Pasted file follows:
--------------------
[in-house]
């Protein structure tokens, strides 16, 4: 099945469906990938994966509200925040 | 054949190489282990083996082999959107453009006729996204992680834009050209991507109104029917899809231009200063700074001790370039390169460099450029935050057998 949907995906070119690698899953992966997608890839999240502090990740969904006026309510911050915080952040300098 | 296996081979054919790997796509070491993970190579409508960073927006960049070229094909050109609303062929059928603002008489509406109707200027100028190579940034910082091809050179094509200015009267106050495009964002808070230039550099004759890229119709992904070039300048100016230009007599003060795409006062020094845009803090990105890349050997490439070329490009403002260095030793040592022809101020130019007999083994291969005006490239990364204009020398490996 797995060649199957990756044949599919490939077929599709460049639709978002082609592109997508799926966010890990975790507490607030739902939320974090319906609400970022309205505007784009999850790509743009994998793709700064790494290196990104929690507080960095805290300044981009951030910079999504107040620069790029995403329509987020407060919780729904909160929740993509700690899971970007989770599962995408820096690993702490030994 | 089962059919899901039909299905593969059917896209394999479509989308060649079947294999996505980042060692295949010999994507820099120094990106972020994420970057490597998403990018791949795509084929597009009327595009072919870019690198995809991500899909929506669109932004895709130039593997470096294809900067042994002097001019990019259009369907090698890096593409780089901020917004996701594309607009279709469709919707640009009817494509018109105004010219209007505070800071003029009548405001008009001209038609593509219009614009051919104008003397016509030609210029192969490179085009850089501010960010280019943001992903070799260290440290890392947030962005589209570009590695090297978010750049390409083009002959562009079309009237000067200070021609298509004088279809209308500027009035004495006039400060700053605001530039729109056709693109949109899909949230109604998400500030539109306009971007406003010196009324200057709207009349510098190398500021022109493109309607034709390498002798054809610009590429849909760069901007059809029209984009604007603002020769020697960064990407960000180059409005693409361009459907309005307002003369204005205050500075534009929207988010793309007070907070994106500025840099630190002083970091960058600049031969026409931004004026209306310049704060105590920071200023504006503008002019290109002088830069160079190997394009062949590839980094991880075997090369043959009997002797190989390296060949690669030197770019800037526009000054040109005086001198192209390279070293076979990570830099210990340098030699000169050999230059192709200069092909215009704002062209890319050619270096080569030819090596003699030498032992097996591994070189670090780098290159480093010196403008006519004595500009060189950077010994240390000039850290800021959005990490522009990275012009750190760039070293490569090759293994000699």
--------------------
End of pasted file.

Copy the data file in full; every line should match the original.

[in-house]
């Protein structure tokens, strides 16, 4: 099945469906990938994966509200925040 | 054949190489282990083996082999959107453009006729996204992680834009050209991507109104029917899809231009200063700074001790370039390169460099450029935050057998 949907995906070119690698899953992966997608890839999240502090990740969904006026309510911050915080952040300098 | 296996081979054919790997796509070491993970190579409508960073927006960049070229094909050109609303062929059928603002008489509406109707200027100028190579940034910082091809050179094509200015009267106050495009964002808070230039550099004759890229119709992904070039300048100016230009007599003060795409006062020094845009803090990105890349050997490439070329490009403002260095030793040592022809101020130019007999083994291969005006490239990364204009020398490996 797995060649199957990756044949599919490939077929599709460049639709978002082609592109997508799926966010890990975790507490607030739902939320974090319906609400970022309205505007784009999850790509743009994998793709700064790494290196990104929690507080960095805290300044981009951030910079999504107040620069790029995403329509987020407060919780729904909160929740993509700690899971970007989770599962995408820096690993702490030994 | 089962059919899901039909299905593969059917896209394999479509989308060649079947294999996505980042060692295949010999994507820099120094990106972020994420970057490597998403990018791949795509084929597009009327595009072919870019690198995809991500899909929506669109932004895709130039593997470096294809900067042994002097001019990019259009369907090698890096593409780089901020917004996701594309607009279709469709919707640009009817494509018109105004010219209007505070800071003029009548405001008009001209038609593509219009614009051919104008003397016509030609210029192969490179085009850089501010960010280019943001992903070799260290440290890392947030962005589209570009590695090297978010750049390409083009002959562009079309009237000067200070021609298509004088279809209308500027009035004495006039400060700053605001530039729109056709693109949109899909949230109604998400500030539109306009971007406003010196009324200057709207009349510098190398500021022109493109309607034709390498002798054809610009590429849909760069901007059809029209984009604007603002020769020697960064990407960000180059409005693409361009459907309005307002003369204005205050500075534009929207988010793309007070907070994106500025840099630190002083970091960058600049031969026409931004004026209306310049704060105590920071200023504006503008002019290109002088830069160079190997394009062949590839980094991880075997090369043959009997002797190989390296060949690669030197770019800037526009000054040109005086001198192209390279070293076979990570830099210990340098030699000169050999230059192709200069092909215009704002062209890319050619270096080569030819090596003699030498032992097996591994070189670090780098290159480093010196403008006519004595500009060189950077010994240390000039850290800021959005990490522009990275012009750190760039070293490569090759293994000699």